Montecristo National Park
El Trifinio, the highest point in the park, marks the meeting point of El Salvador, Guatemala and Honduras. All three countries have declared their respective sides of the frontier a national park, but the best access is from the Salvadorean side, which has cabins and camping areas just outside the main cloud forest zone. The highest area is good quality cloud forest, below which lies pine and pine-oak forest. The lower slopes also have some tropical dry forest. There are many regional specialties here, such as Black-capped Swallow, Green-throated Mountain-gem, Highland Guan, Rufous-browed Wren and Rufous-collared Thrush. To enter the park, permission needs to be obtained from the Ministry of the Environment about a week in advance. Information in Spanish is on their website, http://www.marn.gob.sv
The area around Perquín is mostly pine forest, though there is an interesting area of tropical dry forest at the Rio Sapo nearby. The very locally distributed Bushy-crested Jay is common in the area, but also keep an eye out for the White-breasted Hawk, Greater Swallow-tailed Swift, Buffy-crowned Wood-Partridge and Solitary Eagle that are also found here. If you visit in spring or late autumn, keep an eye out for some spectacular raptor migration. A particularly good spot to watch them from is Cerro El Pericón, which is a high point overlooking the town from the south. The Perkin Lenca Hotel [see places to stay] can organise a birding guide and their eco-friendly gardens have some great birds of their own.
Number of Species
Number of bird species: 530
National Bird: Turquoise-browed Motmot Eumomota superciliosa (aka Torogoz)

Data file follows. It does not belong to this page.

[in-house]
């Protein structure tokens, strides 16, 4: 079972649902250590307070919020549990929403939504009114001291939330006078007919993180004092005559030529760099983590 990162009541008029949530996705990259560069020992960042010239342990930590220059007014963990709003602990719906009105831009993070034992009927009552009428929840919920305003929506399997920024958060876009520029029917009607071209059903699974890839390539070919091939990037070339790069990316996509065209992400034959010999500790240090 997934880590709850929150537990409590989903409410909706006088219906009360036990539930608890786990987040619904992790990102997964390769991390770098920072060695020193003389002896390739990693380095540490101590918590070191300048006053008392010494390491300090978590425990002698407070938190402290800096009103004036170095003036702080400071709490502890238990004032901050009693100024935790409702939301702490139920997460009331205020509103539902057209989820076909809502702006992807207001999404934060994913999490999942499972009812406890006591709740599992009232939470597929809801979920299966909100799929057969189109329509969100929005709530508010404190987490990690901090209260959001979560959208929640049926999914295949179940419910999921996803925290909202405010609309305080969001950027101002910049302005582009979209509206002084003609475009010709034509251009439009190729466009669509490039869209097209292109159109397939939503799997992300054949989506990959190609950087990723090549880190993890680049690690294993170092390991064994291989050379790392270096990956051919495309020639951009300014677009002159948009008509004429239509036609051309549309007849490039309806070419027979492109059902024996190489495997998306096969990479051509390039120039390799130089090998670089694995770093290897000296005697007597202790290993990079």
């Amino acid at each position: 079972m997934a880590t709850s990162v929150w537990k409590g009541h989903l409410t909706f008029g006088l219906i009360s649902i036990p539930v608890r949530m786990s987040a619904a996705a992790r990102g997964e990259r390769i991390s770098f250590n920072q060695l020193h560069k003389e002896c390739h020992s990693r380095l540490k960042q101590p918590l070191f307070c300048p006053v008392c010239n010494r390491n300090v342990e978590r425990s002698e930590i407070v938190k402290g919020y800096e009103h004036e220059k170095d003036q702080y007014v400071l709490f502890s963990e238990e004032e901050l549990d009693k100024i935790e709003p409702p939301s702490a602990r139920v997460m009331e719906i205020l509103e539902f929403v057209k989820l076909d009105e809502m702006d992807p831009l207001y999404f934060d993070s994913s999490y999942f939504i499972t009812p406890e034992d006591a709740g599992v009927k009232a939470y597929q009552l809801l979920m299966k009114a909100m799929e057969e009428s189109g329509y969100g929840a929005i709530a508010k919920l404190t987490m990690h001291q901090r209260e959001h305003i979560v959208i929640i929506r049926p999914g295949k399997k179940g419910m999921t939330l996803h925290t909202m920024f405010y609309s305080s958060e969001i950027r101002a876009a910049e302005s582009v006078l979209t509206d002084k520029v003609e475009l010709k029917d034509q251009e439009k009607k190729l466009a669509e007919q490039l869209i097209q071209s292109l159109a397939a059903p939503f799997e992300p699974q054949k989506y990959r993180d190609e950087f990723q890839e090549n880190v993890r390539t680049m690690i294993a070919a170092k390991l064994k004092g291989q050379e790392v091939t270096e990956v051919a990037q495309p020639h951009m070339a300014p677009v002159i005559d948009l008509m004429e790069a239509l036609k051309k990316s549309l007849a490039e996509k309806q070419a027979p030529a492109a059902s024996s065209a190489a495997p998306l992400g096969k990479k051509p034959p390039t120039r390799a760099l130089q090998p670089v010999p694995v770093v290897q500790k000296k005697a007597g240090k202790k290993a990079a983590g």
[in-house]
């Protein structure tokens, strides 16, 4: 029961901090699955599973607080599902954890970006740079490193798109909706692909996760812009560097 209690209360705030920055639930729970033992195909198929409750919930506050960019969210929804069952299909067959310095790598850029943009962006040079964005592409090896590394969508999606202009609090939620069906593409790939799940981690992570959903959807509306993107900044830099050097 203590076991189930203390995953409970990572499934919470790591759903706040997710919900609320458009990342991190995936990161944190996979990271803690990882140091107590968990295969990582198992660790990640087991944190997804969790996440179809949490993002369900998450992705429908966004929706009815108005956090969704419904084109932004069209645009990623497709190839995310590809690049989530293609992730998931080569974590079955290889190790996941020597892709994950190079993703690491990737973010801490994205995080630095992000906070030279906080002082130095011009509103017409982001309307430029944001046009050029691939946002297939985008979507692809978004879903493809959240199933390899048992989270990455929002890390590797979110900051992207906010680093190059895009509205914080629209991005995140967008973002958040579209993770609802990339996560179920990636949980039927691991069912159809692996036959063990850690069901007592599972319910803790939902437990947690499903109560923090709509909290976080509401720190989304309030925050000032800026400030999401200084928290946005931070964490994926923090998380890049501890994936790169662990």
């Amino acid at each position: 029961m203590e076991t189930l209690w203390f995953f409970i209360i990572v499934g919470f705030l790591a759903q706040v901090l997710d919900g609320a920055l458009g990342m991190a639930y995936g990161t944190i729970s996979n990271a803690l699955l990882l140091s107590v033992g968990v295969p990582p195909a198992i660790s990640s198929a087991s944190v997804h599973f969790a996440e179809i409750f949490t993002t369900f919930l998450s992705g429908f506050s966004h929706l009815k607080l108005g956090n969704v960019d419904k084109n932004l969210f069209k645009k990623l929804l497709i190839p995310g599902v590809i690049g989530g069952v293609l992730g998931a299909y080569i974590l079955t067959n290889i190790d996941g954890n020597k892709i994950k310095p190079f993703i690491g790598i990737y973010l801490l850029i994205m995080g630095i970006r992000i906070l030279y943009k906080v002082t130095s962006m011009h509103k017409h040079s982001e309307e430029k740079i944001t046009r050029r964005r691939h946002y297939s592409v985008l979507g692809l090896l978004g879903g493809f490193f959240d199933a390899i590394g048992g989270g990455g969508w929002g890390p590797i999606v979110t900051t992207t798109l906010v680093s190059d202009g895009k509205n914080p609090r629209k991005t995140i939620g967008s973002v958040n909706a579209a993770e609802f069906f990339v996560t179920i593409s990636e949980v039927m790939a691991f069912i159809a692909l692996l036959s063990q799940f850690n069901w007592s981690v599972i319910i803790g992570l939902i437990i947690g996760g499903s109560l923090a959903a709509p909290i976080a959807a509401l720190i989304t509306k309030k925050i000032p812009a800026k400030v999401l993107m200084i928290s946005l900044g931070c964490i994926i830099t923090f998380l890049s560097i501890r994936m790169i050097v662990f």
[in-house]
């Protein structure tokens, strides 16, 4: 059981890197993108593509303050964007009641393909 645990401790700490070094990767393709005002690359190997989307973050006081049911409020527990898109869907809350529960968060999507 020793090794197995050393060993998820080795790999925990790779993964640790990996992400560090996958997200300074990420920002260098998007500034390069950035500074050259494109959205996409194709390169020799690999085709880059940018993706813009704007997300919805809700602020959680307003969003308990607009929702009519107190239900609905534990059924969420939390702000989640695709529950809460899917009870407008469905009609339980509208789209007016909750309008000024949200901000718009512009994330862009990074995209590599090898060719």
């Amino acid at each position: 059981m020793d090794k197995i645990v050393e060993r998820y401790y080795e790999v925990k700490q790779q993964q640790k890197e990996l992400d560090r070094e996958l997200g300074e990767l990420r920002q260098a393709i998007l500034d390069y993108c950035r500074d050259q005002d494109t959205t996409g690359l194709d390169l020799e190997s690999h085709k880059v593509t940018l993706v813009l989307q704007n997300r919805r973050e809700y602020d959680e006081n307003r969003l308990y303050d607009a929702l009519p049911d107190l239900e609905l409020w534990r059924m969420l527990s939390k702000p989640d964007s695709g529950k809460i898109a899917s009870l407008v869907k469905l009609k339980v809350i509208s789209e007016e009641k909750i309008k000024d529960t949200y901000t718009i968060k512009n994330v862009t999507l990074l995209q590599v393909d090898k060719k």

Fatbirder Associate iGoTerra offers the most comprehensive and up to date birds lists on the web
A Field Guide to the Birds of Mexico and Adjacent Areas : Belize, Guatemala, and El Salvador
Ernest Preston Edwards, Edward Murrell Butler (Illustrator) Hardcover - 288 pages (July 1998) University of Texas Press
ISBN: 0292720920Buy this book from NHBS.com
SalvaNatura is the BirdLife Affiliate: SalvaNATURA, 77, Av. Norte #304, Col. Escalon, San Salvador, El Salvador Phone: 503-263-1111 Fax: 503-263-3516 http://www.salvanatura.org
Asociacion Audubon de El Salvador
Milagro Harrouch, PO Box 2166, Centro de Gobierno Planta, Local No. 2, Calle Poniente, Condominio Montemaria, Edificio A, San Salvador, El Salvador Telephone: (503)298-0811/ Fax: (503)274-9180 E-mail: email@example.com
EL SALVADOR - SalvaNATURA, a ten-year-old citizens group in El Salvador, is the vanguard of conservation in this Central American country. Its mission is to restore and conserve El Salvador`s environment and natural resources, using the precepts and lessons of sustainable development. The organization is responsible for the management of El Imposible National Park, a rare piece of Pacific Coast tropical forest. SalvaNATURA manages a World Bank funded project to make coffee farming more compatible with biodiversity conservation… Contact: Oliver Komar, Gerente, Programa Ciencias para la Conservación, SalvaNATURA, Colonia Flor Blanca, 33 Ave. Sur #640, San Salvador, El Salvador, (503) 279-1515, fax (503) 279-0220 firstname.lastname@example.org